I was mindlessly scrolling the other day and fell upon an article of “America’s Most Beautiful Women.” Of course I would pick this article as I wait at my favorite med spa for Botox. My hair was in a bun and I’m in joggers, likely with cheese handprints on them from one of the six little hands that grab me throughout the day. Reading it was sure to make me feel better about myself, right?
However, the article proved to be a wonderful interview. It provided insight into a seemingly perfect female. The woman featured talked about her success as an actress throughout the years. Specifically, the challenges she overcame as a young actress. But the part that really struck me was her long dialogue about her struggle with self-image, insecurity, Imposter Syndrome, and regular depression.
For a brief moment I honestly thought, “HOW IN THE WORLD are any of us Average Joes supposed to feel good about ourselves if one of America’s most beautiful women struggles?”
The women whom we idolize, whether it be political figures, celebrities, women at our jobs, or leaders in the community, are held to such a high standard. And somewhere along the way forget we they are just human beings like you and me. Although their lives may look a little different (jet-setting from coast to coast isn’t on our weekly agenda), the struggles as a female, or as human beings in general, are the same.
We Can’t Do It All
This woman talked about motherhood and how she often felt inadequate in her role as a mom and her role as an actress. She found it impossible most days to juggle it all. At the end of the day, one or the other fails. Man, did that resonate with me. Especially in the 2020/2021 pandemic era.
How many times did we find ourselves throwing up our hands, feeling that we just can’t do it all? Every day it was a different battle. You might be a great mom one day and a horrible employee the next, and then the next day could be different. It’s an ongoing battle that all mothers face, regardless of our “status” or career.
She also talked a lot about her self-image. And receiving harsh comments on social media about her looks, or what she was wearing. She described how that really messed with how she looked at herself and caused her to critique her own looks.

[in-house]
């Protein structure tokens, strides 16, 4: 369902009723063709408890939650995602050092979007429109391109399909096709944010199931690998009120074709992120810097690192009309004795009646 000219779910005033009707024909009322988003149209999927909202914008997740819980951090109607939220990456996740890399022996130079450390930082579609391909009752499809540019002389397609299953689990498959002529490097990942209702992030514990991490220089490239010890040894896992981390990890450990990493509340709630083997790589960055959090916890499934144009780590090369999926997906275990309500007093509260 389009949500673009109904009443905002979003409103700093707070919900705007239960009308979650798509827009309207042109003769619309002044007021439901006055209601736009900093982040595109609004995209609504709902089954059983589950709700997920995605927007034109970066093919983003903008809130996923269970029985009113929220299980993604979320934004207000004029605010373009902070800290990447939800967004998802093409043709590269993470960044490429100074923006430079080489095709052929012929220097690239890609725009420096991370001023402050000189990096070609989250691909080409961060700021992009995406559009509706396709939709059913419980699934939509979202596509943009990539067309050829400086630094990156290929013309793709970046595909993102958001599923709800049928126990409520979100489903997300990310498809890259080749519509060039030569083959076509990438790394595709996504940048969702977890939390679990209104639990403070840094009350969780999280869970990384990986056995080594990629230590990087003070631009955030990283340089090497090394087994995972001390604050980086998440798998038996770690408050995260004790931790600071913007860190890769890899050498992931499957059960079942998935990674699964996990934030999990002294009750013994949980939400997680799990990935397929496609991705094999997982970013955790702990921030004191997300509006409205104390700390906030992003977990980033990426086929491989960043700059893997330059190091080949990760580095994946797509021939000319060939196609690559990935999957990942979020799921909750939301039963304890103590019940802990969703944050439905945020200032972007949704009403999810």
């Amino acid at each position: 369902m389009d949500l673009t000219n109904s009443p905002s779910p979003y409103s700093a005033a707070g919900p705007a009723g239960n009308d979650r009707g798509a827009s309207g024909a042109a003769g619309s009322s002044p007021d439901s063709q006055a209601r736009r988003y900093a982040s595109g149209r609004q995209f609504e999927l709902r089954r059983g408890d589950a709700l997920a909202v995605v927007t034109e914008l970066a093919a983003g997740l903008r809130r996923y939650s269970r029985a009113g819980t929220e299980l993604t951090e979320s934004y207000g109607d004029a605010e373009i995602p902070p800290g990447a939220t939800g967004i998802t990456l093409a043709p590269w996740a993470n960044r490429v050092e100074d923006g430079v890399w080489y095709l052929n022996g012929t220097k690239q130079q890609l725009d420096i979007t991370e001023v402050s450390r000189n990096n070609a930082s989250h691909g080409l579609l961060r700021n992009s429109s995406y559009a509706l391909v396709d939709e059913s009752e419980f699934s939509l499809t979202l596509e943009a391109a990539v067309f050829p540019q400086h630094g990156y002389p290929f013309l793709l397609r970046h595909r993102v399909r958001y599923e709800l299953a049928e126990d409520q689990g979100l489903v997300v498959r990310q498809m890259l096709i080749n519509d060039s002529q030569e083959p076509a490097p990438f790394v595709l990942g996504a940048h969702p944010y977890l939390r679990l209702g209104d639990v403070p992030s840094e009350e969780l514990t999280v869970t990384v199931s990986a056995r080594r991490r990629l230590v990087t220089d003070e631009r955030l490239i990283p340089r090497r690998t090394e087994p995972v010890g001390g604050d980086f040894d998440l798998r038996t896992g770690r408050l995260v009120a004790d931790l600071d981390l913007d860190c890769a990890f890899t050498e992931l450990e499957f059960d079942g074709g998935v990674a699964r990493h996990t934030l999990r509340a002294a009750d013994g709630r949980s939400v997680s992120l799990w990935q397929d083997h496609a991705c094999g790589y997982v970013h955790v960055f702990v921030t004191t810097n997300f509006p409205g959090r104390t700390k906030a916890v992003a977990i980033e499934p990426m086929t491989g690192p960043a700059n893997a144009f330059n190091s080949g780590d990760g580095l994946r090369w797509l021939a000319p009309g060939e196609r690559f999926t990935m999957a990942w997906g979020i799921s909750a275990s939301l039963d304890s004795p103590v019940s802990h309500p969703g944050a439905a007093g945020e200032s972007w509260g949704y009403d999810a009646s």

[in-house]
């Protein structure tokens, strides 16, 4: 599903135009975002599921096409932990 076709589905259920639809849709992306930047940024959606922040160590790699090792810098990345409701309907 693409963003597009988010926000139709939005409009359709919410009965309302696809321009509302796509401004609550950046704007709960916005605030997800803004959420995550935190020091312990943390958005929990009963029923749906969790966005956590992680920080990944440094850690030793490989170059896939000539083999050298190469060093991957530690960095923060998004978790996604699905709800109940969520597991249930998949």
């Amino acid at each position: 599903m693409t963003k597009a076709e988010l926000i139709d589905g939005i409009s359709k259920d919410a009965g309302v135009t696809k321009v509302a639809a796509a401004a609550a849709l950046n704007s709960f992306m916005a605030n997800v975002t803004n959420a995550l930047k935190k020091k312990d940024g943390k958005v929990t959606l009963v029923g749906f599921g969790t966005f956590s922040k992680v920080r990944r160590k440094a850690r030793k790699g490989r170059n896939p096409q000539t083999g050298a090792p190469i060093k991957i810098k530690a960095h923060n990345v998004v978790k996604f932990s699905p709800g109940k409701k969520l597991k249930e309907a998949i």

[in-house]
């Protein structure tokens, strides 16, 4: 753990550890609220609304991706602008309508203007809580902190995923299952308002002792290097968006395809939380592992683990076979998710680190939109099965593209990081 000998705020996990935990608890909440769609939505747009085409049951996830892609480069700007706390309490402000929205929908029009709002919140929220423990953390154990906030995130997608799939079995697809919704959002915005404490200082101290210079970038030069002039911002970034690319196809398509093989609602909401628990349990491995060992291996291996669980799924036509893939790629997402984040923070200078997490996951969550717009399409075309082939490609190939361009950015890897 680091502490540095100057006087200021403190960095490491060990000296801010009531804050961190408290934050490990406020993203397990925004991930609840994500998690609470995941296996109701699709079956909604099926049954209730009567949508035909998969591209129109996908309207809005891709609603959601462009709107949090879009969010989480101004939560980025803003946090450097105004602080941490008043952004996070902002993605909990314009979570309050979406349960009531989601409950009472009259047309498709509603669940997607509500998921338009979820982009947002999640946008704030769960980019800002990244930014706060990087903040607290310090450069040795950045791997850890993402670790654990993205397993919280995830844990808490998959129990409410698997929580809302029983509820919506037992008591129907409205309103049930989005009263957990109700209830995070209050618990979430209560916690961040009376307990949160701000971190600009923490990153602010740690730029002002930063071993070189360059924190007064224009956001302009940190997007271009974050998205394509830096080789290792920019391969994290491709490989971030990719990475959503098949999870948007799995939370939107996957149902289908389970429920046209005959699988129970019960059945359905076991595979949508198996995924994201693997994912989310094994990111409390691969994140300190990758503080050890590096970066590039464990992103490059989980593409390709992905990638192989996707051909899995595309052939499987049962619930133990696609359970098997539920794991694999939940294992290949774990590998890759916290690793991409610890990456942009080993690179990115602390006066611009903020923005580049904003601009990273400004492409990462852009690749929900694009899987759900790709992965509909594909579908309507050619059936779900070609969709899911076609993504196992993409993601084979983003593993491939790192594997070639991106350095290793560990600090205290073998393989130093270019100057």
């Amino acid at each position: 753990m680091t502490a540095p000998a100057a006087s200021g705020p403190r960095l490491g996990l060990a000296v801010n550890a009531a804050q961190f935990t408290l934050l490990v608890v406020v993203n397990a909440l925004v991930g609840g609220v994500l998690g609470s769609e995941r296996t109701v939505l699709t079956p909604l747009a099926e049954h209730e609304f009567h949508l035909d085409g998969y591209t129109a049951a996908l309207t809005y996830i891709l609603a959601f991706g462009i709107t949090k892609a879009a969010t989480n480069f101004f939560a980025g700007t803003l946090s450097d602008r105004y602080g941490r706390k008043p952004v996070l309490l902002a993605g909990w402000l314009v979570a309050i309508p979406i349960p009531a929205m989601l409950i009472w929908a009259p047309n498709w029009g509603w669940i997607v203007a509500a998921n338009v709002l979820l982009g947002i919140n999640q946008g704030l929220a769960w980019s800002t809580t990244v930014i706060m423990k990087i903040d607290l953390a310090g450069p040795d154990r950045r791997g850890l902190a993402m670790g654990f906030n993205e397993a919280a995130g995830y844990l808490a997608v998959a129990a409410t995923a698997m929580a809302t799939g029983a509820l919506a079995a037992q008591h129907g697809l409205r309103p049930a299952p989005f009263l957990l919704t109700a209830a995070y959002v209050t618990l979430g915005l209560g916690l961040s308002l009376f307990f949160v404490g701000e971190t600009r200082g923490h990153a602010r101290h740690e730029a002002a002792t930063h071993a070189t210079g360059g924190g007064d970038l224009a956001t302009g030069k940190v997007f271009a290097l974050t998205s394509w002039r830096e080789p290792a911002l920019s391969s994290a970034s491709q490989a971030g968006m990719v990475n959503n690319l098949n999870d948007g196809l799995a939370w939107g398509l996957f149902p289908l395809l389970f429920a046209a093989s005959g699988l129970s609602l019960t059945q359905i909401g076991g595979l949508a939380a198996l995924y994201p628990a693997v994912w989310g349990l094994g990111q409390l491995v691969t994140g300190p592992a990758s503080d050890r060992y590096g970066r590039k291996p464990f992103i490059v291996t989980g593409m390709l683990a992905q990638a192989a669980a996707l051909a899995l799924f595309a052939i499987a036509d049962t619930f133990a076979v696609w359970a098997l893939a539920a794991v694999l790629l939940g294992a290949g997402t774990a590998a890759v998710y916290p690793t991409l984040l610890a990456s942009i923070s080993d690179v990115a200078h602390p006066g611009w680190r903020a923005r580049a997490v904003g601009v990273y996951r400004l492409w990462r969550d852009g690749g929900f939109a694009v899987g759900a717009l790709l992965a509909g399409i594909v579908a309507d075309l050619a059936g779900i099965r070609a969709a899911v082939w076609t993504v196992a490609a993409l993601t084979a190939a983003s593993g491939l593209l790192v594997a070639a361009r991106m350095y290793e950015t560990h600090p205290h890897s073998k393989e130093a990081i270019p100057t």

My heart sank for her, and for all of us.
I am not sure if this particular point of the article really resonated with me because I am raising two daughters or because being a women is just HARD! We are always comparing, looking, judging (which we are all guilty of), and being judged. So we try to get workouts in and pump our body with heathy foods, but usually find ourselves downing McDonalds in the drive-thru and choosing sleep over 5:00 a.m. workouts. We sometimes work like we aren’t a mother and mother like we don’t work.
We teach our little girls to love themselves just as they are, but look in the mirror and judge ourselves as they watch from a distance. Then we step on the scale and scream, but teach them it doesn’t matter what that number is; that what’s important is on the inside. We are in a constant battle against ourselves, and oftentimes a contradiction to the little girls that we are raising.
Growing up I wanted to be an actress and live that lifestyle, but now the older I get the more I realize it’s hard enough just trying to navigate life as a woman and mom. I could not imagine having to do it on a national scale, with the whole world judging, ready to jump on any little mistake. I mean we all have at least one judgmental Karen in our lives and that is enough!
Grace and Self-Care
The last portion of the article talked about grace and self-care. How grace was her way of dealing with it all. She didn’t need to be perfect, she didn’t need to be anything other than herself, and at the end of the day the only person whose opinion mattered was her own. Putting herself first most of the time made everything else fall into place.
Easier said than done right? But if we aren’t fueling our own tank, how do we expect any of the other parts to run well, or even at all? I know without a doubt the days that I don’t eat well, or don’t get enough sleep are the same days that I don’t accomplish as much. I am less productive at work, or I find myself short-tempered with my spouse or kids.
Those days that I don’t give myself grace or self-care and let those feelings of inadequacy slip in are the hardest days.
Those are also the days where I look at my two little girls and I worry the most. I worry that if I am not taking the time to care for and love myself, it will in turn be something that they see. And I am far from perfect. I may not have the patience I used to. Or the energy that I had when I was in my 20’s. The remaining flab in my stomach from having three kids might always stick around, and it might always pain me to throw on a swimsuit.
But I have to remember it’s more important to be in that pool with your kids than what that suit looks like on you. It’s more important to attend that kitchen dance party in your sports bra and sweatpants with that little extra love chub than to not attend at all. Because the most important part is being there.
Give Yourself Some Grace
As a mom you are never going to win, all the time. You are never going to be perfect, and you are never going to have it all. So stop feeling like a failure if you don’t. We may not have all of America watching and commenting on our every move. But more importantly, we have those little ones watching. And if we can’t show up and love ourselves as we are, how can we ever expect them to?
As always, remember that everyone you meet is fighting a battle of some kind. So be gentle. Give them grace, and save some for yourself as well.